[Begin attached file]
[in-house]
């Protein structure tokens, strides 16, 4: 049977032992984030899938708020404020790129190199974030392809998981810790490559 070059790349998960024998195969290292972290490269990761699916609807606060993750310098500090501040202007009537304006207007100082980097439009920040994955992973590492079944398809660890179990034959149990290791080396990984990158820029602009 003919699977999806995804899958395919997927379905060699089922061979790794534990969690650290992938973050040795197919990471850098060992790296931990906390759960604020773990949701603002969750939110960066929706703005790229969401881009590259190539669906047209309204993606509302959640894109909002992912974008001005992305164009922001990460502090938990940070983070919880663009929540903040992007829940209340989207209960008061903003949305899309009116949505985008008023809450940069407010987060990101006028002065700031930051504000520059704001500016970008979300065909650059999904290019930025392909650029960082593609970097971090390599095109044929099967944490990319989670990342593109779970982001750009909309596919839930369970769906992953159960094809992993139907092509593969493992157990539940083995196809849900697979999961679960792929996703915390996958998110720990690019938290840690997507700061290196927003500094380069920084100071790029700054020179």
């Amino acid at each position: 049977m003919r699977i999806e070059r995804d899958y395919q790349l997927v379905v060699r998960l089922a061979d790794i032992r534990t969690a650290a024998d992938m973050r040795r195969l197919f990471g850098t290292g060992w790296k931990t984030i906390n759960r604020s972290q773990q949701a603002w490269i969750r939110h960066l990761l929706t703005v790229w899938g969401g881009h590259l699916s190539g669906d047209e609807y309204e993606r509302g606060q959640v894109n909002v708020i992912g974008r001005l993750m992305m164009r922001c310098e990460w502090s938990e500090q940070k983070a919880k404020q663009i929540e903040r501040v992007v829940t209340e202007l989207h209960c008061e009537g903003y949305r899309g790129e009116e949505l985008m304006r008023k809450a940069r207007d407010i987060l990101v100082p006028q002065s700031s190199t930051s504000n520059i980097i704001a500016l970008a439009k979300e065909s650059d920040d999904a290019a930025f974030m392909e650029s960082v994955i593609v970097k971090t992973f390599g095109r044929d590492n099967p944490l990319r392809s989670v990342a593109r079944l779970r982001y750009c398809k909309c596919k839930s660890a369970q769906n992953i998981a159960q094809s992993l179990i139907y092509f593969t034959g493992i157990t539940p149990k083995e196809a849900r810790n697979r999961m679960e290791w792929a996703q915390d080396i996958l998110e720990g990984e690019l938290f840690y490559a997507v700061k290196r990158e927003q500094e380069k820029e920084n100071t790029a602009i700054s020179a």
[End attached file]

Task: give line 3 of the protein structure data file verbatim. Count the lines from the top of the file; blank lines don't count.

């Amino acid at each position: 049977m003919r699977i999806e070059r995804d899958y395919q790349l997927v379905v060699r998960l089922a061979d790794i032992r534990t969690a650290a024998d992938m973050r040795r195969l197919f990471g850098t290292g060992w790296k931990t984030i906390n759960r604020s972290q773990q949701a603002w490269i969750r939110h960066l990761l929706t703005v790229w899938g969401g881009h590259l699916s190539g669906d047209e609807y309204e993606r509302g606060q959640v894109n909002v708020i992912g974008r001005l993750m992305m164009r922001c310098e990460w502090s938990e500090q940070k983070a919880k404020q663009i929540e903040r501040v992007v829940t209340e202007l989207h209960c008061e009537g903003y949305r899309g790129e009116e949505l985008m304006r008023k809450a940069r207007d407010i987060l990101v100082p006028q002065s700031s190199t930051s504000n520059i980097i704001a500016l970008a439009k979300e065909s650059d920040d999904a290019a930025f974030m392909e650029s960082v994955i593609v970097k971090t992973f390599g095109r044929d590492n099967p944490l990319r392809s989670v990342a593109r079944l779970r982001y750009c398809k909309c596919k839930s660890a369970q769906n992953i998981a159960q094809s992993l179990i139907y092509f593969t034959g493992i157990t539940p149990k083995e196809a849900r810790n697979r999961m679960e290791w792929a996703q915390d080396i996958l998110e720990g990984e690019l938290f840690y490559a997507v700061k290196r990158e927003q500094e380069k820029e920084n100071t790029a602009i700054s020179a």